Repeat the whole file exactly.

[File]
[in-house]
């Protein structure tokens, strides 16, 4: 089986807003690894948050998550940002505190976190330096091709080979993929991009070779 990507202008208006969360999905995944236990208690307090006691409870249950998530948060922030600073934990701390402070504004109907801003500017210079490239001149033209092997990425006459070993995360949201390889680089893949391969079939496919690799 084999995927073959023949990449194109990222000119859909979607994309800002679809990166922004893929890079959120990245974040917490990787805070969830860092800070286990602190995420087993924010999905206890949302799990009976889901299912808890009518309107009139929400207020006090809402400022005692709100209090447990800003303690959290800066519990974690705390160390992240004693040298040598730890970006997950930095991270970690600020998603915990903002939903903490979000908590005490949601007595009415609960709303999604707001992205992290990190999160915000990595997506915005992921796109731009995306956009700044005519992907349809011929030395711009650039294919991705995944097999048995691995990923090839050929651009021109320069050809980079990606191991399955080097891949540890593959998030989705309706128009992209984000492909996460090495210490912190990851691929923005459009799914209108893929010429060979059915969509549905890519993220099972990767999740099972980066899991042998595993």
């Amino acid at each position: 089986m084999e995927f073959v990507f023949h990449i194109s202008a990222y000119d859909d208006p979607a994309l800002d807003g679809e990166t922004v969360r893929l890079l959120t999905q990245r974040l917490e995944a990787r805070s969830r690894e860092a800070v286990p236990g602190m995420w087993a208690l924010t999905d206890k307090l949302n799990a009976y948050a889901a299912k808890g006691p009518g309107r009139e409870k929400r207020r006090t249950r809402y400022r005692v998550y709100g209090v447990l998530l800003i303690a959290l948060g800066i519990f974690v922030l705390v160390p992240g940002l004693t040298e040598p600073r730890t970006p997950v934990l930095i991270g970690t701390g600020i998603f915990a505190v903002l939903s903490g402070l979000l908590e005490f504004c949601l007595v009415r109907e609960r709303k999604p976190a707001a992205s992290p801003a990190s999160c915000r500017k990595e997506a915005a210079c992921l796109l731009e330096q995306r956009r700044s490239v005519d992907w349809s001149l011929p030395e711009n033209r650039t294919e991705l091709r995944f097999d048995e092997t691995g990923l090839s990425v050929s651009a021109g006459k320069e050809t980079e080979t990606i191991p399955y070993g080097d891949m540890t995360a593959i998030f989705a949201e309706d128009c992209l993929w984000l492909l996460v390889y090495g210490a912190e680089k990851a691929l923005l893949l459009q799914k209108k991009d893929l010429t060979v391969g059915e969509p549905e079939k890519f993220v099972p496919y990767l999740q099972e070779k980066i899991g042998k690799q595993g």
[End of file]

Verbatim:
[in-house]
């Protein structure tokens, strides 16, 4: 089986807003690894948050998550940002505190976190330096091709080979993929991009070779 990507202008208006969360999905995944236990208690307090006691409870249950998530948060922030600073934990701390402070504004109907801003500017210079490239001149033209092997990425006459070993995360949201390889680089893949391969079939496919690799 084999995927073959023949990449194109990222000119859909979607994309800002679809990166922004893929890079959120990245974040917490990787805070969830860092800070286990602190995420087993924010999905206890949302799990009976889901299912808890009518309107009139929400207020006090809402400022005692709100209090447990800003303690959290800066519990974690705390160390992240004693040298040598730890970006997950930095991270970690600020998603915990903002939903903490979000908590005490949601007595009415609960709303999604707001992205992290990190999160915000990595997506915005992921796109731009995306956009700044005519992907349809011929030395711009650039294919991705995944097999048995691995990923090839050929651009021109320069050809980079990606191991399955080097891949540890593959998030989705309706128009992209984000492909996460090495210490912190990851691929923005459009799914209108893929010429060979059915969509549905890519993220099972990767999740099972980066899991042998595993």
């Amino acid at each position: 089986m084999e995927f073959v990507f023949h990449i194109s202008a990222y000119d859909d208006p979607a994309l800002d807003g679809e990166t922004v969360r893929l890079l959120t999905q990245r974040l917490e995944a990787r805070s969830r690894e860092a800070v286990p236990g602190m995420w087993a208690l924010t999905d206890k307090l949302n799990a009976y948050a889901a299912k808890g006691p009518g309107r009139e409870k929400r207020r006090t249950r809402y400022r005692v998550y709100g209090v447990l998530l800003i303690a959290l948060g800066i519990f974690v922030l705390v160390p992240g940002l004693t040298e040598p600073r730890t970006p997950v934990l930095i991270g970690t701390g600020i998603f915990a505190v903002l939903s903490g402070l979000l908590e005490f504004c949601l007595v009415r109907e609960r709303k999604p976190a707001a992205s992290p801003a990190s999160c915000r500017k990595e997506a915005a210079c992921l796109l731009e330096q995306r956009r700044s490239v005519d992907w349809s001149l011929p030395e711009n033209r650039t294919e991705l091709r995944f097999d048995e092997t691995g990923l090839s990425v050929s651009a021109g006459k320069e050809t980079e080979t990606i191991p399955y070993g080097d891949m540890t995360a593959i998030f989705a949201e309706d128009c992209l993929w984000l492909l996460v390889y090495g210490a912190e680089k990851a691929l923005l893949l459009q799914k209108k991009d893929l010429t060979v391969g059915e969509p549905e079939k890519f993220v099972p496919y990767l999740q099972e070779k980066i899991g042998k690799q595993g």